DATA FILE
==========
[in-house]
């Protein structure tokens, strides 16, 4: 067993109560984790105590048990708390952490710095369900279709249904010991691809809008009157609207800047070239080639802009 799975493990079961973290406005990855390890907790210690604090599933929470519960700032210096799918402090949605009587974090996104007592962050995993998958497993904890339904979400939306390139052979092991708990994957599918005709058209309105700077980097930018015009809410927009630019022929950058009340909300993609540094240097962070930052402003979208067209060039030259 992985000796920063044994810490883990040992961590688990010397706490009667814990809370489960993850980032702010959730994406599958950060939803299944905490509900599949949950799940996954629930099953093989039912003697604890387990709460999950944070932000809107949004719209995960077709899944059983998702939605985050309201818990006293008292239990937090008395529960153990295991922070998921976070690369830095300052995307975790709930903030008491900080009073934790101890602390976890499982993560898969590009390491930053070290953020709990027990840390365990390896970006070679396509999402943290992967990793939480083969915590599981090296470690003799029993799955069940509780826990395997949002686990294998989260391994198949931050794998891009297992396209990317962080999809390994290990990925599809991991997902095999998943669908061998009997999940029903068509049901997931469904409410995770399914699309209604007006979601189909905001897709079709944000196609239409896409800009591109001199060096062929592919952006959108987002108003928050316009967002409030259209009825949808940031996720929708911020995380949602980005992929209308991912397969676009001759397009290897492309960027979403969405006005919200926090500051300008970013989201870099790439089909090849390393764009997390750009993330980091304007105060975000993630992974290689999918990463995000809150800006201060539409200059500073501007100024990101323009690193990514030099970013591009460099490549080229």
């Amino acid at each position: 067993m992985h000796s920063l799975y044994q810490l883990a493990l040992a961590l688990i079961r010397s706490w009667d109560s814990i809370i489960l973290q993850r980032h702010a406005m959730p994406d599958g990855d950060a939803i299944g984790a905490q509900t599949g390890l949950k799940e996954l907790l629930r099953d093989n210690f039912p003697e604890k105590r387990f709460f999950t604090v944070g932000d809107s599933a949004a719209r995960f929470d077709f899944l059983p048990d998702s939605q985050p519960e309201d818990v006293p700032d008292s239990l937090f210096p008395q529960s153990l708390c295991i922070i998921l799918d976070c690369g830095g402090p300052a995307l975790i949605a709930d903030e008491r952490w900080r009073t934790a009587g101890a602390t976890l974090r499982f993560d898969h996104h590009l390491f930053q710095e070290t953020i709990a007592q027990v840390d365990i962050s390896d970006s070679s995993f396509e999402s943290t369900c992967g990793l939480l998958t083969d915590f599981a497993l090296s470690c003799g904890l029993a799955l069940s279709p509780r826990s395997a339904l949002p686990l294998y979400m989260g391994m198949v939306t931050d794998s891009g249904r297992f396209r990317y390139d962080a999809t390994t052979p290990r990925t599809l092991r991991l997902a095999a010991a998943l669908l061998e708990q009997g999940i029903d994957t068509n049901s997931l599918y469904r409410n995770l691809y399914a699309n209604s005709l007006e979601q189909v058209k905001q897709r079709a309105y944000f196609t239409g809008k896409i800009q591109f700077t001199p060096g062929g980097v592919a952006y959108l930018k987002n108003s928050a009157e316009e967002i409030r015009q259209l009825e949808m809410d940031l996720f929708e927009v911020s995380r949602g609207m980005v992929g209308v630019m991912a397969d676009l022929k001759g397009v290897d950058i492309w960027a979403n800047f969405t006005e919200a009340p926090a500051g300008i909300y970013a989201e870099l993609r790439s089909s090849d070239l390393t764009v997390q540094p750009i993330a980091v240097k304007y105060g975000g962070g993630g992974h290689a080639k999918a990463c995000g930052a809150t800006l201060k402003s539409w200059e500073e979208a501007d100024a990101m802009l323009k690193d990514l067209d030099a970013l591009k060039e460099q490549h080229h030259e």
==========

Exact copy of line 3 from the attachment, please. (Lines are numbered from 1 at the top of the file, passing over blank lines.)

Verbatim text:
């Amino acid at each position: 067993m992985h000796s920063l799975y044994q810490l883990a493990l040992a961590l688990i079961r010397s706490w009667d109560s814990i809370i489960l973290q993850r980032h702010a406005m959730p994406d599958g990855d950060a939803i299944g984790a905490q509900t599949g390890l949950k799940e996954l907790l629930r099953d093989n210690f039912p003697e604890k105590r387990f709460f999950t604090v944070g932000d809107s599933a949004a719209r995960f929470d077709f899944l059983p048990d998702s939605q985050p519960e309201d818990v006293p700032d008292s239990l937090f210096p008395q529960s153990l708390c295991i922070i998921l799918d976070c690369g830095g402090p300052a995307l975790i949605a709930d903030e008491r952490w900080r009073t934790a009587g101890a602390t976890l974090r499982f993560d898969h996104h590009l390491f930053q710095e070290t953020i709990a007592q027990v840390d365990i962050s390896d970006s070679s995993f396509e999402s943290t369900c992967g990793l939480l998958t083969d915590f599981a497993l090296s470690c003799g904890l029993a799955l069940s279709p509780r826990s395997a339904l949002p686990l294998y979400m989260g391994m198949v939306t931050d794998s891009g249904r297992f396209r990317y390139d962080a999809t390994t052979p290990r990925t599809l092991r991991l997902a095999a010991a998943l669908l061998e708990q009997g999940i029903d994957t068509n049901s997931l599918y469904r409410n995770l691809y399914a699309n209604s005709l007006e979601q189909v058209k905001q897709r079709a309105y944000f196609t239409g809008k896409i800009q591109f700077t001199p060096g062929g980097v592919a952006y959108l930018k987002n108003s928050a009157e316009e967002i409030r015009q259209l009825e949808m809410d940031l996720f929708e927009v911020s995380r949602g609207m980005v992929g209308v630019m991912a397969d676009l022929k001759g397009v290897d950058i492309w960027a979403n800047f969405t006005e919200a009340p926090a500051g300008i909300y970013a989201e870099l993609r790439s089909s090849d070239l390393t764009v997390q540094p750009i993330a980091v240097k304007y105060g975000g962070g993630g992974h290689a080639k999918a990463c995000g930052a809150t800006l201060k402003s539409w200059e500073e979208a501007d100024a990101m802009l323009k690193d990514l067209d030099a970013l591009k060039e460099q490549h080229h030259e």